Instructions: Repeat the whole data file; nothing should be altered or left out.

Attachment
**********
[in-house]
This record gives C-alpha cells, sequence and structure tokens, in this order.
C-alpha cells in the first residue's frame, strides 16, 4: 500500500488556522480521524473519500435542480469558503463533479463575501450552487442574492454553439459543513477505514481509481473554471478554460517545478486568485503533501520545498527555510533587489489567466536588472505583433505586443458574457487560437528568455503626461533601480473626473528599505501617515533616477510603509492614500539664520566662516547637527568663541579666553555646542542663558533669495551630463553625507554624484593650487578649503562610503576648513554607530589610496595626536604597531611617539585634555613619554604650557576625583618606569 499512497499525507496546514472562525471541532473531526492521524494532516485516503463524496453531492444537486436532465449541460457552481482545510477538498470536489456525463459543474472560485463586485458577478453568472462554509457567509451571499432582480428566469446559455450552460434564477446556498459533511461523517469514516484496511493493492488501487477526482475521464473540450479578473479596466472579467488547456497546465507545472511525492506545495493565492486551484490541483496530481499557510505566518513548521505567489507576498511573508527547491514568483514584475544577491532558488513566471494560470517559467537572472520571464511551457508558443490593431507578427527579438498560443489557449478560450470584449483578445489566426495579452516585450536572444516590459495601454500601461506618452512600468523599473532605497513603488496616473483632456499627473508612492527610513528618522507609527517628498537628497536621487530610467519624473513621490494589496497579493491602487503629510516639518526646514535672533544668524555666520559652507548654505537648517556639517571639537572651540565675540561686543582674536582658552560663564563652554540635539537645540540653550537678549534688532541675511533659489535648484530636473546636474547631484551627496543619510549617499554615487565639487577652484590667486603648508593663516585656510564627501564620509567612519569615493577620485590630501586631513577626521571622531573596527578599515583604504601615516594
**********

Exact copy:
[in-house]
This record gives C-alpha cells, sequence and structure tokens, in this order.
C-alpha cells in the first residue's frame, strides 16, 4: 500500500488556522480521524473519500435542480469558503463533479463575501450552487442574492454553439459543513477505514481509481473554471478554460517545478486568485503533501520545498527555510533587489489567466536588472505583433505586443458574457487560437528568455503626461533601480473626473528599505501617515533616477510603509492614500539664520566662516547637527568663541579666553555646542542663558533669495551630463553625507554624484593650487578649503562610503576648513554607530589610496595626536604597531611617539585634555613619554604650557576625583618606569 499512497499525507496546514472562525471541532473531526492521524494532516485516503463524496453531492444537486436532465449541460457552481482545510477538498470536489456525463459543474472560485463586485458577478453568472462554509457567509451571499432582480428566469446559455450552460434564477446556498459533511461523517469514516484496511493493492488501487477526482475521464473540450479578473479596466472579467488547456497546465507545472511525492506545495493565492486551484490541483496530481499557510505566518513548521505567489507576498511573508527547491514568483514584475544577491532558488513566471494560470517559467537572472520571464511551457508558443490593431507578427527579438498560443489557449478560450470584449483578445489566426495579452516585450536572444516590459495601454500601461506618452512600468523599473532605497513603488496616473483632456499627473508612492527610513528618522507609527517628498537628497536621487530610467519624473513621490494589496497579493491602487503629510516639518526646514535672533544668524555666520559652507548654505537648517556639517571639537572651540565675540561686543582674536582658552560663564563652554540635539537645540540653550537678549534688532541675511533659489535648484530636473546636474547631484551627496543619510549617499554615487565639487577652484590667486603648508593663516585656510564627501564620509567612519569615493577620485590630501586631513577626521571622531573596527578599515583604504601615516594